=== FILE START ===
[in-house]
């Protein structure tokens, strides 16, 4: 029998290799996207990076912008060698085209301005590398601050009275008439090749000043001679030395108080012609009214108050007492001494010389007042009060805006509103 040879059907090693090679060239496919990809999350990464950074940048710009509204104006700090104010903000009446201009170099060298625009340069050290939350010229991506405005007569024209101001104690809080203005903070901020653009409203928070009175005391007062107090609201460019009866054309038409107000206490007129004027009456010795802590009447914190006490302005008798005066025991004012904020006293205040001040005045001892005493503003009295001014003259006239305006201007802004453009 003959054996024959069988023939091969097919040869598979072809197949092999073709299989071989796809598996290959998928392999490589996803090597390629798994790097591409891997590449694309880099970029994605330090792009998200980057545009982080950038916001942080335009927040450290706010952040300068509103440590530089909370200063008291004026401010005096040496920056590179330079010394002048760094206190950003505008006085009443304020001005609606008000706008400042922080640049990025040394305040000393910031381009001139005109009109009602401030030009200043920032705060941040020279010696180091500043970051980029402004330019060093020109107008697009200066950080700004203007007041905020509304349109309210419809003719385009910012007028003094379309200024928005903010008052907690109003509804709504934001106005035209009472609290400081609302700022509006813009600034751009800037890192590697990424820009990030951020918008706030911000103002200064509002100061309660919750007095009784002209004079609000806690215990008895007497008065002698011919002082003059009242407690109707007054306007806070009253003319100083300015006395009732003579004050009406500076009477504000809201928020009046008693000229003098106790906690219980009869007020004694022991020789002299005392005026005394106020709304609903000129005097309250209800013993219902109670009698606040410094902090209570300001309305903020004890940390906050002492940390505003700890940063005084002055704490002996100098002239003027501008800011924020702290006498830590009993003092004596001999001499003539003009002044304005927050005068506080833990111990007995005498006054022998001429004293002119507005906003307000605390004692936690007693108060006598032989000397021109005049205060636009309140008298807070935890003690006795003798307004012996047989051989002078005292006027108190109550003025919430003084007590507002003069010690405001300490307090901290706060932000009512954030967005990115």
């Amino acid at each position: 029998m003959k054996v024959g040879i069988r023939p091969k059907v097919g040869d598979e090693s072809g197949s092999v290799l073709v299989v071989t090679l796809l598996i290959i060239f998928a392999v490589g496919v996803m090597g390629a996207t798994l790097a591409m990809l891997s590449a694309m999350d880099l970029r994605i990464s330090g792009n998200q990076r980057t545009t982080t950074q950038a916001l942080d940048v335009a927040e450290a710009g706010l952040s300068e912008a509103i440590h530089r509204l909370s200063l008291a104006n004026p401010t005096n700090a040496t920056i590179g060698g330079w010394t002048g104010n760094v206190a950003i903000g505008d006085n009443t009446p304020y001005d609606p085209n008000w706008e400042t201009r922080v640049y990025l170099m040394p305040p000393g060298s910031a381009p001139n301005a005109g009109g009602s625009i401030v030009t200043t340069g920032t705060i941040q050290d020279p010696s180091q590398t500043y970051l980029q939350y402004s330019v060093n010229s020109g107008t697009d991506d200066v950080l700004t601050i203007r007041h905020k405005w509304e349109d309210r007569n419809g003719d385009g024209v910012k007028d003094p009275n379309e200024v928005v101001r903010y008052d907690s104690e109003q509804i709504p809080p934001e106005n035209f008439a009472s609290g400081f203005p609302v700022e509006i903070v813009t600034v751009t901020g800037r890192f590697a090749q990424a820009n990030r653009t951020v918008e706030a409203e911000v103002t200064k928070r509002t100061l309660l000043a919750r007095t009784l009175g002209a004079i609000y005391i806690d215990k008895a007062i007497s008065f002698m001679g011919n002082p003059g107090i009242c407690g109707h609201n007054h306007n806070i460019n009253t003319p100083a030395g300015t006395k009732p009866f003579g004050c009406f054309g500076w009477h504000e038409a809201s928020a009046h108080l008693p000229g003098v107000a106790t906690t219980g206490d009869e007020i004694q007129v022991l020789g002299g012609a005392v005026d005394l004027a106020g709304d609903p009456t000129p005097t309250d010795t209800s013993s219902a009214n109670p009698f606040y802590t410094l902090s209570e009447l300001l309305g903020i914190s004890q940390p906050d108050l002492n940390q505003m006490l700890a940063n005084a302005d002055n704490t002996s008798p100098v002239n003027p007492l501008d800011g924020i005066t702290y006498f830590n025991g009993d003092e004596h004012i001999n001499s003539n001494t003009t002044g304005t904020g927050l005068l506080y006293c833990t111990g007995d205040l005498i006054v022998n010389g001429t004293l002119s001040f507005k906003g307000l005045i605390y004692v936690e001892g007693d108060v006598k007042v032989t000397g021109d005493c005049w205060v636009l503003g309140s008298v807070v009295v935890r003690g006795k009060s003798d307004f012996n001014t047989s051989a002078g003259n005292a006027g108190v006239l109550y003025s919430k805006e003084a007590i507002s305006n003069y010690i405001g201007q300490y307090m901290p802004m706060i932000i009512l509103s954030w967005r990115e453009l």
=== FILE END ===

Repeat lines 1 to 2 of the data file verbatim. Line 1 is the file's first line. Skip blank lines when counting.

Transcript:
[in-house]
């Protein structure tokens, strides 16, 4: 029998290799996207990076912008060698085209301005590398601050009275008439090749000043001679030395108080012609009214108050007492001494010389007042009060805006509103 040879059907090693090679060239496919990809999350990464950074940048710009509204104006700090104010903000009446201009170099060298625009340069050290939350010229991506405005007569024209101001104690809080203005903070901020653009409203928070009175005391007062107090609201460019009866054309038409107000206490007129004027009456010795802590009447914190006490302005008798005066025991004012904020006293205040001040005045001892005493503003009295001014003259006239305006201007802004453009 003959054996024959069988023939091969097919040869598979072809197949092999073709299989071989796809598996290959998928392999490589996803090597390629798994790097591409891997590449694309880099970029994605330090792009998200980057545009982080950038916001942080335009927040450290706010952040300068509103440590530089909370200063008291004026401010005096040496920056590179330079010394002048760094206190950003505008006085009443304020001005609606008000706008400042922080640049990025040394305040000393910031381009001139005109009109009602401030030009200043920032705060941040020279010696180091500043970051980029402004330019060093020109107008697009200066950080700004203007007041905020509304349109309210419809003719385009910012007028003094379309200024928005903010008052907690109003509804709504934001106005035209009472609290400081609302700022509006813009600034751009800037890192590697990424820009990030951020918008706030911000103002200064509002100061309660919750007095009784002209004079609000806690215990008895007497008065002698011919002082003059009242407690109707007054306007806070009253003319100083300015006395009732003579004050009406500076009477504000809201928020009046008693000229003098106790906690219980009869007020004694022991020789002299005392005026005394106020709304609903000129005097309250209800013993219902109670009698606040410094902090209570300001309305903020004890940390906050002492940390505003700890940063005084002055704490002996100098002239003027501008800011924020702290006498830590009993003092004596001999001499003539003009002044304005927050005068506080833990111990007995005498006054022998001429004293002119507005906003307000605390004692936690007693108060006598032989000397021109005049205060636009309140008298807070935890003690006795003798307004012996047989051989002078005292006027108190109550003025919430003084007590507002003069010690405001300490307090901290706060932000009512954030967005990115």